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Monday, June 17, 2024

Two Pope Saints

John XXIII: Meek and gentle spiritual giant

Angelo Giuseppe Roncalli was born in Sotto il Monte, in the Diocese of Bergamo, on Nov. 25, 1881. He entered the seminary of Bergamo when he was 11 years old. As a fourteen-year-old boy, he began drawing up the spiritual notes which he would keep in various ways until his death, and would later be collected in the Journal of a Soul.

He was ordained a priest in Rome on Aug. 10, 1904. Less than a year later, he was named secretary to the Bishop Giacomo Maria Radini Tedeschi of Bergamo. He served the bishop until 1914, taking part in numerous pastoral initiatives.

When Italy entered the war in 1915, he was called to military service as a sergeant medic, and later he was a military chaplain serving behind the lines. At the end of the war he opened a “Home for Students” and served as a chaplain for students. In 1919 he was appointed spiritual director of the seminary, and in 1921 he was named President for Italy of the central council of the Society for the Propagation of the Faith.

Then in 1925, he began his life of service as a bishop. He was ordained in 1925, choosing as his episcopal motto Obedientia et Pax (Obedience and Peace). That same year he was sent to be Apostolic Visitor to Bulgaria. He also served as Apostolic Delegate in Turkey and Greece (1935), and Apostolic Nuncio in Paris (1944).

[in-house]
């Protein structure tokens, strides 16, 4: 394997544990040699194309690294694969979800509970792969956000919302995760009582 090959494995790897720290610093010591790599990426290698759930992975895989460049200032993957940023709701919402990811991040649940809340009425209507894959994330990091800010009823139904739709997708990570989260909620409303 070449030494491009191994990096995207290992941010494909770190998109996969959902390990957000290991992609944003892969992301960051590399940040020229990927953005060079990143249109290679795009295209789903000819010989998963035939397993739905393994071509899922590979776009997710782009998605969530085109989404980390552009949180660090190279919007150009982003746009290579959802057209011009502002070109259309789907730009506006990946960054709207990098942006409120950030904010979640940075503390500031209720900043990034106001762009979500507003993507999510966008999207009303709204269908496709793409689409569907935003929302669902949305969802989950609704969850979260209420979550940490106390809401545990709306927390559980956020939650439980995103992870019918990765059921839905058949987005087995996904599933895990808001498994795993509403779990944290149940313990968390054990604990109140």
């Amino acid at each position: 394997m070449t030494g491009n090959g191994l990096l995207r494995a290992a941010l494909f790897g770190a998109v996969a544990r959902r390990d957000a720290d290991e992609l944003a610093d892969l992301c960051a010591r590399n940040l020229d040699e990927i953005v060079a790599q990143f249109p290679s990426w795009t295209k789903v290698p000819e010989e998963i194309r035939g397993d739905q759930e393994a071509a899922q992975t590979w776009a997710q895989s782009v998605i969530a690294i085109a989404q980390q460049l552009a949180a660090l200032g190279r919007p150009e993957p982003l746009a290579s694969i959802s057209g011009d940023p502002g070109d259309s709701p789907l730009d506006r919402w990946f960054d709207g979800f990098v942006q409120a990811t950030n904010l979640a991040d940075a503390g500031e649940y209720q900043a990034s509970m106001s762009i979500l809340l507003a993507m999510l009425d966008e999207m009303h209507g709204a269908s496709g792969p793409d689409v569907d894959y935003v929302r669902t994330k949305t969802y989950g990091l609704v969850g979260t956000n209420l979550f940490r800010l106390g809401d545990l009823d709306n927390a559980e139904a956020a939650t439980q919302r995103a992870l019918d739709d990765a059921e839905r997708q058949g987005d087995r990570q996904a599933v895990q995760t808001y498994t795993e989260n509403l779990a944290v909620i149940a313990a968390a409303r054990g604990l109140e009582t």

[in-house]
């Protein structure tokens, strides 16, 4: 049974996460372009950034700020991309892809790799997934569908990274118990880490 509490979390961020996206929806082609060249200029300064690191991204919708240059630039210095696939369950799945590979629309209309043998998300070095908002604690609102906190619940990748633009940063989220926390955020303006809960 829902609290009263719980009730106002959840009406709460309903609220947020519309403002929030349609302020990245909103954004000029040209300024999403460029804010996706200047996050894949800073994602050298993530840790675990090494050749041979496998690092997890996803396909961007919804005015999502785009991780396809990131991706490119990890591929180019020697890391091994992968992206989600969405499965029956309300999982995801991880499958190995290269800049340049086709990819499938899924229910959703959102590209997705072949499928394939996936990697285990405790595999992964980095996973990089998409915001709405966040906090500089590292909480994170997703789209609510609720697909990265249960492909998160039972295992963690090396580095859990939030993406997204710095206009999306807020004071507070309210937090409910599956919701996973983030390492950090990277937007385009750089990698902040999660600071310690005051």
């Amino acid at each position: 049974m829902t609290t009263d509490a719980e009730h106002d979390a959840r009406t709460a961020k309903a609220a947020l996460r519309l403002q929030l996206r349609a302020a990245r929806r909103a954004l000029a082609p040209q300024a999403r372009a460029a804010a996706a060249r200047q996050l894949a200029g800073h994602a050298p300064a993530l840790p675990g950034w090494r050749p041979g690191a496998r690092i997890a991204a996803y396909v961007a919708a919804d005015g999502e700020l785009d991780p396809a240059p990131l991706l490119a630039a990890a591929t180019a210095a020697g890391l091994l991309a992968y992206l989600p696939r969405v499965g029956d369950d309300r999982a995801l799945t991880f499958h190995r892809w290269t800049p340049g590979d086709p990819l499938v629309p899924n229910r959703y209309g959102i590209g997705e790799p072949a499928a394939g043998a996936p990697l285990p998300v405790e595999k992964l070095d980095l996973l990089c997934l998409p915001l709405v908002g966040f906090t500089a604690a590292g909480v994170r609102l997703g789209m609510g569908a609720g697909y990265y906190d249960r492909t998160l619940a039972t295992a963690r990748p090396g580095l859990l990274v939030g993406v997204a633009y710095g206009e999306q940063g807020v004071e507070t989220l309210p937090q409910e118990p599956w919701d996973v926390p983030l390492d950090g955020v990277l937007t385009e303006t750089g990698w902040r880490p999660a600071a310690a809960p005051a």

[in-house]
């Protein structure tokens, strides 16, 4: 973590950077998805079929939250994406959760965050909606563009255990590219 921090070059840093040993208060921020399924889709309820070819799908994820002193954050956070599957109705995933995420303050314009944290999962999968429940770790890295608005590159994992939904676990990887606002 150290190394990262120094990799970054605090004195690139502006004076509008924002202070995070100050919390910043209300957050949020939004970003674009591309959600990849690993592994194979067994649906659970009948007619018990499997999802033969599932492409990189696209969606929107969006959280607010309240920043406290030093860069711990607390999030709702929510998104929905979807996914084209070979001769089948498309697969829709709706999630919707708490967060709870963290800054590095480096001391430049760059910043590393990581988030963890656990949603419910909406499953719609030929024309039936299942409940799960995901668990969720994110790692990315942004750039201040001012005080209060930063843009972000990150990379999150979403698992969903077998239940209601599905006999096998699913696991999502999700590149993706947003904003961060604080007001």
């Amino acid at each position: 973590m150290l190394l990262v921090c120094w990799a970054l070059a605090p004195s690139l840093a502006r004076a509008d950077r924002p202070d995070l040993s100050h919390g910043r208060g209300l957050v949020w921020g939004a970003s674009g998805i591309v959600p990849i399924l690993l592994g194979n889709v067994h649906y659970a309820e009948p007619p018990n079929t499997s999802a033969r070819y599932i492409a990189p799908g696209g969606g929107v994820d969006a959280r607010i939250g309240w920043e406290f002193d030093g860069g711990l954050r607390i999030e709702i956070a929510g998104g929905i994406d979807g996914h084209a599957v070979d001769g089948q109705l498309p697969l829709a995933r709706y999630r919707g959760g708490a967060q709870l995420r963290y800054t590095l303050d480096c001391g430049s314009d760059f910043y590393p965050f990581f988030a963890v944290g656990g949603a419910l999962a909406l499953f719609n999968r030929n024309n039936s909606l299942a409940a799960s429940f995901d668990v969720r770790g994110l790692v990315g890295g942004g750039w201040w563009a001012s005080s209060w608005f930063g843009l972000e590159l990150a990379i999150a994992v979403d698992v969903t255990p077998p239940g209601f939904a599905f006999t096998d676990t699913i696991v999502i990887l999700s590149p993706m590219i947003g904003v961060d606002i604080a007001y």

In 1953, he was created Cardinal and named Patriarch of Venice. Five years later, on Oct. 28, 1958, he was elected Pope, taking the name John XXIII. During his pontificate he appeared to the world as an authentic image of the Good Shepherd.

Meek and gentle, resourceful and courageous, simple and ever active, he undertook various corporal and spiritual works of mercy, visiting prisoners and the sick, welcoming people of all nations and religions, demonstrating an exquisite sense of fatherhood to everyone.

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His social magisterium was contained in the Encyclicals Mater et Magistra (1961) and Pacem in Terris (1963), and he convened Vatican II.

He embodied, as the driving force behind a movement of renewal of the Church, the peace of one who trusts completely in the Lord. He advanced resolutely along the paths of evangelization, ecumenism and dialogue, and showed a paternal concern to reach
out to those of his children most in need.

He died the evening of June 3, 1963, the day after Pentecost, in a profound spirit of abandonment to Jesus, of longing for his embrace, and surrounded by the prayers of the entire world, which seemed to gathered at his bedside to breathe with him the love of the Father.

John XXIII was declared Blessed by Pope John Paul II on Sept. 3, 2000, in St. Peter’s Square, during the celebration of the Great Jubilee of the Year 2000.

Based on the Booklet for the Celebration of the Canonization of Blesseds John XXIII and John Paul II, April 27, 2014

John Paul II: actor, scholar and pope